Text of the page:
All About CSU-Pueblo

Masters Program in History

IntroductionImage of Antique Globe

The M.A. in history at CSU-Pueblo is designed in response to a demand from teachers, public historians, and members of the community to offer more opportunities for professional and individual development and growth in the field of history in the Pueblo region.  In addition to introducing new trends in interpreting history and new discoveries in the field, the program stresses new techniques and strategies for transmitting historical ideas in the classroom, in museums, and in the community.

Application Procedure

To be eligible for the CSU-Pueblo graduate program in history, students need to have a B.A. or B.S. in history or a related discipline with a minimum 3.0 undergraduate grade point average from an accredited institution of higher learning.  All applications to the graduate program must be sent to the history department directly.  The required application materials include the following:

Graduate application form
Statement of qualifications and academic research interests that demonstrates your potential for success in the program (2-3 pages)
Current CV (curriculum vita) or resume
Three academic letters of reference
Official transcripts for all prior post-secondary work
A scholarly writing sample of no more than 15 pages in length
$35 application fee

Applications are due May 1st of each year.  Depending on current enrollments, we may accept applications for spring admission, due December 1.  Submit all required materials to the history department administrative assistant, Alysse McCanna.  It is the applicant's responsibility to ensure that the appropriate party has received all materials.  The department and the Admissions Office cannot process your application until all materials have been received.

Program Requirements

The graduate program currently has one focus, a general U.S. history track.  Students have the option of either taking a written comprehensive examination or writing a master's thesis.

Coursework

History courses for graduate student enrollment only are numbered at the 500 level.  Graduate students may also take selected undergraduate courses for graduate credit (with the Graduate Director’s approval).  Those undergraduate courses must be offered by graduate faculty in history at the 400 level (a maximum of two, 400-level courses is allowed; these will count as electives).  No 300-level undergraduate courses will be accepted for credit.

Electives

21 hours total, chosen from the following courses:
HIST501: Early America to 1763 (3 hours)
HIST502: The New American Nation, 1763-1830 (3 hours)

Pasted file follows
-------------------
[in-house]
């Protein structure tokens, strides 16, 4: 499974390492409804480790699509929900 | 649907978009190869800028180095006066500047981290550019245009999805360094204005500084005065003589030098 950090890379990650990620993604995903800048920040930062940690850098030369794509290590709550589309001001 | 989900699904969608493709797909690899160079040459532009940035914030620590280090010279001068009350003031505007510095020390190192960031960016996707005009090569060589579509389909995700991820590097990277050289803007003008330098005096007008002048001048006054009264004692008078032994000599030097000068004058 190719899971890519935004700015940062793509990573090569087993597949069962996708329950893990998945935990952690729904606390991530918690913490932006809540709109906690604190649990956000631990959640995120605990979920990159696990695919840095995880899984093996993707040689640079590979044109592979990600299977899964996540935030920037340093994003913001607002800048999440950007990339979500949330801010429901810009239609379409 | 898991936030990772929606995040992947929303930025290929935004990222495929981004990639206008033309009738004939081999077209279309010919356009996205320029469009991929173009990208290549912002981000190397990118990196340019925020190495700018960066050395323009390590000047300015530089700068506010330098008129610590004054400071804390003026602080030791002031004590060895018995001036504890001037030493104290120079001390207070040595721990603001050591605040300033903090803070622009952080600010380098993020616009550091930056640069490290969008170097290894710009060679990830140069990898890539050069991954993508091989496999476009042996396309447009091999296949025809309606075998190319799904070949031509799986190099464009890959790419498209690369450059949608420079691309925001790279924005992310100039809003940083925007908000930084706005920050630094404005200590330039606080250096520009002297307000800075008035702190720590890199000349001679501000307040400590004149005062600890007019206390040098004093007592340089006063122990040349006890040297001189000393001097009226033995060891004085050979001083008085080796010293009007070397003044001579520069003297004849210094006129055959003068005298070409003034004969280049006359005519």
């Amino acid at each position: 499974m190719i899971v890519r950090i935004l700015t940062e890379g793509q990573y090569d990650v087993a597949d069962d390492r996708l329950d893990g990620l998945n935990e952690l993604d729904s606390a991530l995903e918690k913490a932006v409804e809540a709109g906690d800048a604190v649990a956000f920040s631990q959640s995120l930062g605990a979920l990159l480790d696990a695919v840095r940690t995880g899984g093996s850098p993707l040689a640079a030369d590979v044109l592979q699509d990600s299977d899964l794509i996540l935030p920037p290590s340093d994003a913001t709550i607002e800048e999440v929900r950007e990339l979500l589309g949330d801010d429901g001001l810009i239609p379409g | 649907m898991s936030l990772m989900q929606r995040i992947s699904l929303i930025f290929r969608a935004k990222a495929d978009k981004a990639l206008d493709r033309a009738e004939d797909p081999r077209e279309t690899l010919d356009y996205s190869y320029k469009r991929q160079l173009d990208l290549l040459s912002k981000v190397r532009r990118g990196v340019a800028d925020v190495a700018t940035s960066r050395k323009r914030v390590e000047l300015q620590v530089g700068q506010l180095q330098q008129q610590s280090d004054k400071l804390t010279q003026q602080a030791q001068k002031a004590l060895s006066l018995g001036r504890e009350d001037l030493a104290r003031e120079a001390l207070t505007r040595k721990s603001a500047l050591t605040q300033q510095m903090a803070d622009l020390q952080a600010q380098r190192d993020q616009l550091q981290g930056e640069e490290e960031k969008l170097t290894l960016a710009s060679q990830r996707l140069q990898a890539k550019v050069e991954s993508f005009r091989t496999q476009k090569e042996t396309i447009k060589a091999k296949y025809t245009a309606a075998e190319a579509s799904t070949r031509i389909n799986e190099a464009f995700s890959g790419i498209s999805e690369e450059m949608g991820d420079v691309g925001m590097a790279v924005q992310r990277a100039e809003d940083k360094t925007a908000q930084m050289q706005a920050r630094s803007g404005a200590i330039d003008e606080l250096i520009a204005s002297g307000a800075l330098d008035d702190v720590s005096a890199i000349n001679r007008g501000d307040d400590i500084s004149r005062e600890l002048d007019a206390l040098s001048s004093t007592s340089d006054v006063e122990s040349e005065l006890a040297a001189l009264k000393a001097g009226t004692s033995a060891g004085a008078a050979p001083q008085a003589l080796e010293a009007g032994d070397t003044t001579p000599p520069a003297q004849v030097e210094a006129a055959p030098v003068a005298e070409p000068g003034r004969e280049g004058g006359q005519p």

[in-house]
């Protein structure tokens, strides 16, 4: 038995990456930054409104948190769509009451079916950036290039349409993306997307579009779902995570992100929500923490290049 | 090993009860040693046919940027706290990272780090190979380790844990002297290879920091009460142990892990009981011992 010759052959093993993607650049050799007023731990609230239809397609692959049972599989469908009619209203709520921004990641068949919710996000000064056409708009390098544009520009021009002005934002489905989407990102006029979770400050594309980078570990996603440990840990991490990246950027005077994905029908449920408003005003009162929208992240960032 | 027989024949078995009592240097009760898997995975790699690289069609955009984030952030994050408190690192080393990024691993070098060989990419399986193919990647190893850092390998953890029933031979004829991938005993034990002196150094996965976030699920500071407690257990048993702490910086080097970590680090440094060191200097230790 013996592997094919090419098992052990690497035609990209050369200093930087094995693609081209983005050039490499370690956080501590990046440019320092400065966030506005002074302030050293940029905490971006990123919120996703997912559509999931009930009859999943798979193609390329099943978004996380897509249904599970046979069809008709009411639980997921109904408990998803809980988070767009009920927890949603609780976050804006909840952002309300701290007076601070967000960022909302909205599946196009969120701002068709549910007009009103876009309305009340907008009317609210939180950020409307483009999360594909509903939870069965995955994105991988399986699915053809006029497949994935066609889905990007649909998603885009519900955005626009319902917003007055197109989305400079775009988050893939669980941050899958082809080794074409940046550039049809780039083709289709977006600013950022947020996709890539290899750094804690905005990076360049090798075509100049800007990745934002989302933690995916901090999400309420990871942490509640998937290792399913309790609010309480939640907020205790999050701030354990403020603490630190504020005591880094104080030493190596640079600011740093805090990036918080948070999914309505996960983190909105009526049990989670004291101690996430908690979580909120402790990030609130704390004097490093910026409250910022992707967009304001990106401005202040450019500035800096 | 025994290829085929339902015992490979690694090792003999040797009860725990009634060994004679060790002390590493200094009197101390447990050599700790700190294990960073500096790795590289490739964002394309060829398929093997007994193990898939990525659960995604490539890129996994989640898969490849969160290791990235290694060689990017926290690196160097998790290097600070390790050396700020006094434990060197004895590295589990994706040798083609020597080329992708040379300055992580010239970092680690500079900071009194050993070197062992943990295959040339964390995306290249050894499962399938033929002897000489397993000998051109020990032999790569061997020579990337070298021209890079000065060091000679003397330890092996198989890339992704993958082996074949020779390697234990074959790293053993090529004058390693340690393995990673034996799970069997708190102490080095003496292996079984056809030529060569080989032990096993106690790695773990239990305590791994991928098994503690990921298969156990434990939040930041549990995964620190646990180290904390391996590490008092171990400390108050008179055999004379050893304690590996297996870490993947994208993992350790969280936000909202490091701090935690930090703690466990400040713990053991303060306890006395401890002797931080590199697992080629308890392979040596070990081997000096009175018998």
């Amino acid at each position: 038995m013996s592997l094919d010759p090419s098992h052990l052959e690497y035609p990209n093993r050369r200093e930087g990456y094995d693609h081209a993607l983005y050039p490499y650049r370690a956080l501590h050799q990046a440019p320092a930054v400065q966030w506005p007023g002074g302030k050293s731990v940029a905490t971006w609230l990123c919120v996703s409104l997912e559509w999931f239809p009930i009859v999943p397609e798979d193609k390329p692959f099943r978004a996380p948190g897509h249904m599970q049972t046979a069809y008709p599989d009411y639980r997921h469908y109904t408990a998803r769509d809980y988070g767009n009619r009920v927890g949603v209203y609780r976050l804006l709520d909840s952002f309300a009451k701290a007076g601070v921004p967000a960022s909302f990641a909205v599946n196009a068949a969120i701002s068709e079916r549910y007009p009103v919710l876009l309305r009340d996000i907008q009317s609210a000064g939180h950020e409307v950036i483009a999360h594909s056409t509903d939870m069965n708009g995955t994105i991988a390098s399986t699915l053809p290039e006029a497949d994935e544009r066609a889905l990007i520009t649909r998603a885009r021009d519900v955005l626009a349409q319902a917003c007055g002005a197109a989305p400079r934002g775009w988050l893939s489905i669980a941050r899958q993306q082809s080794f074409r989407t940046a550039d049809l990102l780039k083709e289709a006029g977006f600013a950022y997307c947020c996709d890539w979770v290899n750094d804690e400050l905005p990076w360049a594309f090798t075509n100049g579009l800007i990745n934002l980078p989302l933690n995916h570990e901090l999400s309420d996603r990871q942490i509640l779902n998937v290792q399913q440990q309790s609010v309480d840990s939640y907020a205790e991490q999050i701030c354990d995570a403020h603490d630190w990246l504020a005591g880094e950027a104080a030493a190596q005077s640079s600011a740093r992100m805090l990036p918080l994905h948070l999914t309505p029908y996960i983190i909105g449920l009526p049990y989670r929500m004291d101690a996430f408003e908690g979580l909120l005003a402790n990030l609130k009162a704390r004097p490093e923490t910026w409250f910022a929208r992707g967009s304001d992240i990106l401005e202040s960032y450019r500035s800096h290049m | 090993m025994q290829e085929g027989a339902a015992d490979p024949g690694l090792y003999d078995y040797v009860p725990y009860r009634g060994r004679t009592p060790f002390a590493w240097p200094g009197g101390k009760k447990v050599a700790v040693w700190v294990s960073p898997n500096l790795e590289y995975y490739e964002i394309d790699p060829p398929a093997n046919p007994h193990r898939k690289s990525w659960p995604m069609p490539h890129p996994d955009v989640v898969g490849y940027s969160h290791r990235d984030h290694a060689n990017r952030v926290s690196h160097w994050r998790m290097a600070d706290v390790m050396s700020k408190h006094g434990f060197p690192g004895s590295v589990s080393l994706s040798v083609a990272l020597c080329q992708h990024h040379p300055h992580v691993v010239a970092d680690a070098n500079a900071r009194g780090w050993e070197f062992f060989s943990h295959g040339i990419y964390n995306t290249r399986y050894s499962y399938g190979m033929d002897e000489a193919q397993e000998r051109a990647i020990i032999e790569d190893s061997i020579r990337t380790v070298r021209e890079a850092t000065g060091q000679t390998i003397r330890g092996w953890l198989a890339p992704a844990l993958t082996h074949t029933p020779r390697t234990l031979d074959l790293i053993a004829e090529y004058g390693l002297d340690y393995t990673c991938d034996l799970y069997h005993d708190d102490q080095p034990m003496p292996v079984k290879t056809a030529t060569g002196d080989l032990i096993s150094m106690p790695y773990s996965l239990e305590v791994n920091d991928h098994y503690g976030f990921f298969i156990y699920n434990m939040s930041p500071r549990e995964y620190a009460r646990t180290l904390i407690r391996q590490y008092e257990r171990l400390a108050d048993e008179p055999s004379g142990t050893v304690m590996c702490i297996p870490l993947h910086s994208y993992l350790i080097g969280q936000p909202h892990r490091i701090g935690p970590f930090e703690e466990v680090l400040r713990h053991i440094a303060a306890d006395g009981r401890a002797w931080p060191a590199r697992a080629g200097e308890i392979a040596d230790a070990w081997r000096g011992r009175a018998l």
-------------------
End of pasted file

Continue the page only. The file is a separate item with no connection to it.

HIST503: Civil War America, 1830-1877 (3 hours)
HIST504: U.S. History, 1877-1945 (3 hours)
HIST506: U.S. History, 1945-present (3 hours)
HIST511: Colorado History (3 hours)
HIST513: The American West (3 hours)
HIST514: The U.S. Southwest, pre-1848 (3 hours)
HIST515: The U.S. Southwest, post-1848 (3 hours)
HIST520: Slavery and Abolitionism (3 hours)
HIST521: U.S. History through Literature (3 hours)
HIST591: Special Topics (1-3 hours)

Required

HIST505: Historiography and Theory (3 hours)
HIST592: Historical Research (3 hours)
HIST510: Directed Study for Preliminary Examination (3 hours)  OR
HIST599: Thesis Research (6 hours)

Course Descriptions

HIST501: Early America to 1763 3 (3-0).
An examination of native peoples, Africans, and Europeans in the colonization and settlement of the Americas, c. 1400-1763.  Prerequisite: Graduate standing or instructor’s permission.

HIST502: The New American Nation, 1763-1830 3 (3-0).
An examination of the American Revolution, writing and ratification of the Constitution, and the political, economic, and social development of the Early Republic.  Prerequisite: Graduate standing or instructor’s permission.

HIST503: Civil War America, 1830-1877 3 (3-0).
This course will examine the coming of the sectional crisis (including slavery, western expansion, and the Mexican War), the social, economic, political, and military aspects of the Civil War, and the challenges of the Reconstruction period.  Prerequisite: Graduate standing or instructor’s permission.

HIST504: U.S. History, 1877-1945 3 (3-0).
Examination of social movements such as Populism, labor strife during the Gilded Age, Progressivism, race relations, the Red Scare, World War I, the Great Depression, and World War II.  Prerequisite: Graduate standing or instructor’s permission.

HIST505: Historiography and Theory 3 (3-0).
This course enhances students' understanding of history by examining the strengths and limitations of historical argumentation, the practice of history, and the theoretical frameworks that historians use to understand the past.  Prerequisite: Graduate standing or instructor’s permission.

HIST506: U.S. History, 1945-present 3 (3-0).
This course will explore the social, political, and economic trends in American history since the end of World War II.  Prerequisite: Graduate standing or instructor's permission.

HIST510: Directed Study for Preliminary Examination 3 (0-0).
Directed study course with the Graduate Director in anticipation of taking the M.A. exam that semester.  This course should be taken during the student’s last semester as a graduate student.  Grade will be either satisfactory or unsatisfactory.  Repeatable.  Prerequisite: Graduate standing and instructor’s permission.

HIST511: Colorado History 3 (3-0).
An examination of the political, social, and economic factors important to the settlement and development of the Centennial State.  Prerequisite: Graduate standing or instructor's permission.

HIST513: The American West 3 (0-0).